It was about a year into running her superfood-product startup, Golde, that Trinity Mouzon Wofford started doing something somewhat radical: she started saying “no” more than she said “yes” to opportunities. First, it happened with investors. "At that point I had already run the business completely on [my] own terms for over a year,” she explained on Inc.’s What I Know podcast. “It didn't quite make sense to me just yet... to be responsible for someone else's billions of dollars."
Then retailers came calling and she got more comfortable delaying major deals. For example, when Mouzon Wofford began meeting with Target buyers, she took it slow. She wanted to learn what pricing structure, packaging, and products would fit best at the national chain. She went through Target's accelerator program, and redesigned a line of products specifically to fit price points ideal for mass-retail. Taking her time let her both nail her strategy and gain assurance that the retailer would fully commit to Golde.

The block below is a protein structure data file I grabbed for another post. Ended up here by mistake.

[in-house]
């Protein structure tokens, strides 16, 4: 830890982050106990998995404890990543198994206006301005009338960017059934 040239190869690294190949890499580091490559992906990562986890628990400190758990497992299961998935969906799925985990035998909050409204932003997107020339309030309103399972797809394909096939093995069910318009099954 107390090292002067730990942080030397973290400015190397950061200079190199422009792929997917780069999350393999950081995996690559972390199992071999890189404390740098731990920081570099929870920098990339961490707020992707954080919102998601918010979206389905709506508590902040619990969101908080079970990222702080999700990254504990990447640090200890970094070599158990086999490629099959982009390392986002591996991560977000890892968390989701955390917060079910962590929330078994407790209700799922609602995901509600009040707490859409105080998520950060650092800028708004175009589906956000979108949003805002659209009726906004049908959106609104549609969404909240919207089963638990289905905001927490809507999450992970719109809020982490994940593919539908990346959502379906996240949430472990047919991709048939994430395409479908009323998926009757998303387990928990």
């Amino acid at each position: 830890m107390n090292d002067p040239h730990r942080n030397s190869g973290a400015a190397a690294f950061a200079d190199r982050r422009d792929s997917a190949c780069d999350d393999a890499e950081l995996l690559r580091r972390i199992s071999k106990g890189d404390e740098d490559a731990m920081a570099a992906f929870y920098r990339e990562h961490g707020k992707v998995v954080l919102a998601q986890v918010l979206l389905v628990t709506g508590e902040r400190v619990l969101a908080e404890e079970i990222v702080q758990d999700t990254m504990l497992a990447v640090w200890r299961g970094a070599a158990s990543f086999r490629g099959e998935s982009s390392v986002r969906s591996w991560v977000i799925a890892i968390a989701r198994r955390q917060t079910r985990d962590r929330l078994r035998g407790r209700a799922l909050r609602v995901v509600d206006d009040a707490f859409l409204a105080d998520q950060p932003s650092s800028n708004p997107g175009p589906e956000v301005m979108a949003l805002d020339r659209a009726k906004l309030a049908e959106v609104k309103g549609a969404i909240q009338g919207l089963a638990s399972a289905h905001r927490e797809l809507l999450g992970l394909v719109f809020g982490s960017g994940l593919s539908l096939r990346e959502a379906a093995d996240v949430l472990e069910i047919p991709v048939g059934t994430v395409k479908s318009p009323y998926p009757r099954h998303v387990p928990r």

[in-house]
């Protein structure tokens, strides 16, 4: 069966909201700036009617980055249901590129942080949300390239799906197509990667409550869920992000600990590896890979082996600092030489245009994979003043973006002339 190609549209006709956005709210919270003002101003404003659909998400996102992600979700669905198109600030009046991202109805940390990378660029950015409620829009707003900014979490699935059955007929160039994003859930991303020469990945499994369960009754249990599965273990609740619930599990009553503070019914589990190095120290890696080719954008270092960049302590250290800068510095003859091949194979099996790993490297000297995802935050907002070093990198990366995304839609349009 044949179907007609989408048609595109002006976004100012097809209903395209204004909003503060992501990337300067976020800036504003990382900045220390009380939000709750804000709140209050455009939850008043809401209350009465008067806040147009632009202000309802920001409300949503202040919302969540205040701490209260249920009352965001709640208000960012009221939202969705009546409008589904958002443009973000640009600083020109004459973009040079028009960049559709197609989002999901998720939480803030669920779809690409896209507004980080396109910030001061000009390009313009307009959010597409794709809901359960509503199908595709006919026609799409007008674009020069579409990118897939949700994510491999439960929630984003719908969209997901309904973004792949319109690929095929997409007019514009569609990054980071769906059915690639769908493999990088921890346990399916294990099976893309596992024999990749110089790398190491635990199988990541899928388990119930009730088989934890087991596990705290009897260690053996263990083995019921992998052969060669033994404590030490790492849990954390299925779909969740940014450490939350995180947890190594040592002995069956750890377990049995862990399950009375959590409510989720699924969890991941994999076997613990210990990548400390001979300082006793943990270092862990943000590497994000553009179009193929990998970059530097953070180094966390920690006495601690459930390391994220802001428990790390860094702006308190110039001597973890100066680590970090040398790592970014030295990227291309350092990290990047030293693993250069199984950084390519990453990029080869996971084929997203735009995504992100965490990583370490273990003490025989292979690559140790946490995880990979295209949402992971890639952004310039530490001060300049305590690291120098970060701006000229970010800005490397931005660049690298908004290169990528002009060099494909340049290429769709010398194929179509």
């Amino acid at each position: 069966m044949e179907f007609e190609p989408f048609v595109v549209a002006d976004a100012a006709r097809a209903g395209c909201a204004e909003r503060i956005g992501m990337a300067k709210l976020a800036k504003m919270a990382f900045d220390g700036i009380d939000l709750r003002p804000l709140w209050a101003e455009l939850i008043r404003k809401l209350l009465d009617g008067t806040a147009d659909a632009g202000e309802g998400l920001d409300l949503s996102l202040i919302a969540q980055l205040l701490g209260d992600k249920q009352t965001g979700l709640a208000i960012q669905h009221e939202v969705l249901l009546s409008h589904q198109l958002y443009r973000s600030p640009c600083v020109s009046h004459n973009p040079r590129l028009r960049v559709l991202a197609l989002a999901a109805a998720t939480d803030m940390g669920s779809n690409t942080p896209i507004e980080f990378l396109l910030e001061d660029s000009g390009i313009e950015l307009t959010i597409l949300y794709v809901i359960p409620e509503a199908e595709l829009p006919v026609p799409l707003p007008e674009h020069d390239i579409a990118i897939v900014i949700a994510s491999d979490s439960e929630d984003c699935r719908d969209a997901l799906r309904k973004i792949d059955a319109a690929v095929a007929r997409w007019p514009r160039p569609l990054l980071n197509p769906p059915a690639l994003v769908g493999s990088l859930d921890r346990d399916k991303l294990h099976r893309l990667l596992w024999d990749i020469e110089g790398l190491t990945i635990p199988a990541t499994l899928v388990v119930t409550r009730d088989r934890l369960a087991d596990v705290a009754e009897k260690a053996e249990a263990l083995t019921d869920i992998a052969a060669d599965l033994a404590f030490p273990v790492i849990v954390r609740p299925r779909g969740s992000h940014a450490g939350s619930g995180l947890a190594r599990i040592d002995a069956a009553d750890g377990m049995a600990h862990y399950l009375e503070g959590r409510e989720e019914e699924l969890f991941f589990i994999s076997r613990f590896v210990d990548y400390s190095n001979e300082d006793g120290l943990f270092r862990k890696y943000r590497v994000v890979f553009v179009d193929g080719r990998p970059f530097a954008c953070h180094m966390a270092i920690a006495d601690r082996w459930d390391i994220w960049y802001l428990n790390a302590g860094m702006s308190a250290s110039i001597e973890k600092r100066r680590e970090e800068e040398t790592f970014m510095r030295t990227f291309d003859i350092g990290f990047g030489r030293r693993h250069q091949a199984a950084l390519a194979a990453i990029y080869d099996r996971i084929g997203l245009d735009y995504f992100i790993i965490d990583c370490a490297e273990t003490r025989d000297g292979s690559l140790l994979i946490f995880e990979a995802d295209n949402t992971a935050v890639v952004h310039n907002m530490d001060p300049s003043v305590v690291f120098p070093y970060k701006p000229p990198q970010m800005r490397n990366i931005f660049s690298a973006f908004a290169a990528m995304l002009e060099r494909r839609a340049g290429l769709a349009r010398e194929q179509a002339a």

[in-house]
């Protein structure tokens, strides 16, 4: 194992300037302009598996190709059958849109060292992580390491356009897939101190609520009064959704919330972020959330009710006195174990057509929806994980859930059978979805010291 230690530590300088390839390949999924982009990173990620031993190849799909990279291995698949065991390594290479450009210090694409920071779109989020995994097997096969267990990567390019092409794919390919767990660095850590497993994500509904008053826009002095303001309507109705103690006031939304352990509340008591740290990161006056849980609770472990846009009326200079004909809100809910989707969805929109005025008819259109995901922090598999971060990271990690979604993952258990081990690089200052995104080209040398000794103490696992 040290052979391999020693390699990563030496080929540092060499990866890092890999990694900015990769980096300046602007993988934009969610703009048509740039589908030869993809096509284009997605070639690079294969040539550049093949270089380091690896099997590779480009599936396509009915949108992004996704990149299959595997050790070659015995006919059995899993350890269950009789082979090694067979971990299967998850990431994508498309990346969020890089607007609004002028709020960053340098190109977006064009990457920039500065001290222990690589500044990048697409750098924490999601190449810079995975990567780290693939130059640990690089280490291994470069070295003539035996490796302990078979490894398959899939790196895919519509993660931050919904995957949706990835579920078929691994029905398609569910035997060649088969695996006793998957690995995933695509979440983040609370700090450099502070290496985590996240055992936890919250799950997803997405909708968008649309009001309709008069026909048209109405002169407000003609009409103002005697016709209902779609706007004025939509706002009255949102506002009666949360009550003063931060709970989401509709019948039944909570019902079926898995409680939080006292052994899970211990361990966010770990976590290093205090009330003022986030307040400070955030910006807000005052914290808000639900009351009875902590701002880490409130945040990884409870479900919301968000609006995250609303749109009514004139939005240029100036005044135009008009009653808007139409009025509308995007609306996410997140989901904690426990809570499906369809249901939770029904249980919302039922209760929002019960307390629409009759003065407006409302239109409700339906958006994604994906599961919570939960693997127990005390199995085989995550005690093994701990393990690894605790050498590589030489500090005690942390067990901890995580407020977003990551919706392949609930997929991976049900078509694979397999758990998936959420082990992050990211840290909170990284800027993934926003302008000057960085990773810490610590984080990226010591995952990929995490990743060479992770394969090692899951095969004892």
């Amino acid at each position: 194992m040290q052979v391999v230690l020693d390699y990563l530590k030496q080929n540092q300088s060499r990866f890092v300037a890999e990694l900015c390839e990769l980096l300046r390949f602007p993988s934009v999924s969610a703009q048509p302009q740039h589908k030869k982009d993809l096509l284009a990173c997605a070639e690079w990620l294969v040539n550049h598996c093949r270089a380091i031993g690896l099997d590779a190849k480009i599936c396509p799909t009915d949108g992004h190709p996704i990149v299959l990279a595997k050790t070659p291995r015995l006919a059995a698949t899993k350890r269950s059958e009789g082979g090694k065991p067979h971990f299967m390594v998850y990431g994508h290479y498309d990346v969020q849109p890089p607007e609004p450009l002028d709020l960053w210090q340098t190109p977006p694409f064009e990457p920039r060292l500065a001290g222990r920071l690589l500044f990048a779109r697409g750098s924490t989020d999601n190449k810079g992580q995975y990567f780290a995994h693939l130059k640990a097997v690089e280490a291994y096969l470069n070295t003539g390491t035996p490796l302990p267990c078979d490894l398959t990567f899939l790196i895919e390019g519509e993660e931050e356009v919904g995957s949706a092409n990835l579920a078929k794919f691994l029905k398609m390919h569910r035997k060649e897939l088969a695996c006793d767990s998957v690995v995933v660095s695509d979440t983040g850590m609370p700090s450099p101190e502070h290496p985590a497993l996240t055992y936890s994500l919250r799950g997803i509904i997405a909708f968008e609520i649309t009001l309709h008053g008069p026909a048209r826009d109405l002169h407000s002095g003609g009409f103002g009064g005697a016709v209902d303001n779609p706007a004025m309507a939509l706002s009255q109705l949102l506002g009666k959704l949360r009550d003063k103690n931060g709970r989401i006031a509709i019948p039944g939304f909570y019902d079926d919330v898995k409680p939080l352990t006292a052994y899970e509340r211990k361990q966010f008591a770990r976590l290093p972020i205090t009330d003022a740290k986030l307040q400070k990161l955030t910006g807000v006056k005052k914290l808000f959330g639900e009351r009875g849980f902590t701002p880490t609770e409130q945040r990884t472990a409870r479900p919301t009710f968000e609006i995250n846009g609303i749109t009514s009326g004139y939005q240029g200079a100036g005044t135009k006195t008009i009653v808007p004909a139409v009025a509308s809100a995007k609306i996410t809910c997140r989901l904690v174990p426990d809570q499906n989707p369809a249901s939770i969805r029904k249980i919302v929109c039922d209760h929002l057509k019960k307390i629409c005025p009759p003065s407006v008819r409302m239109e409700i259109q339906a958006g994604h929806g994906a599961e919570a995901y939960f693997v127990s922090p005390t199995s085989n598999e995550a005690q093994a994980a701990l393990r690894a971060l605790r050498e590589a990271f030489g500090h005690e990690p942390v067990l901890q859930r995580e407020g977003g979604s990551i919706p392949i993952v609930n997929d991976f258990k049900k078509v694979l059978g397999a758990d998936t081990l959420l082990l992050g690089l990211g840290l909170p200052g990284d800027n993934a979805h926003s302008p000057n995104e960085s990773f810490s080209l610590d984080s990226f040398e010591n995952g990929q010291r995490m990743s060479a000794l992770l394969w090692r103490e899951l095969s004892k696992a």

Read on for how learning to saying “no” helped Mouzon Wofford grow her company successfully and on her own terms.
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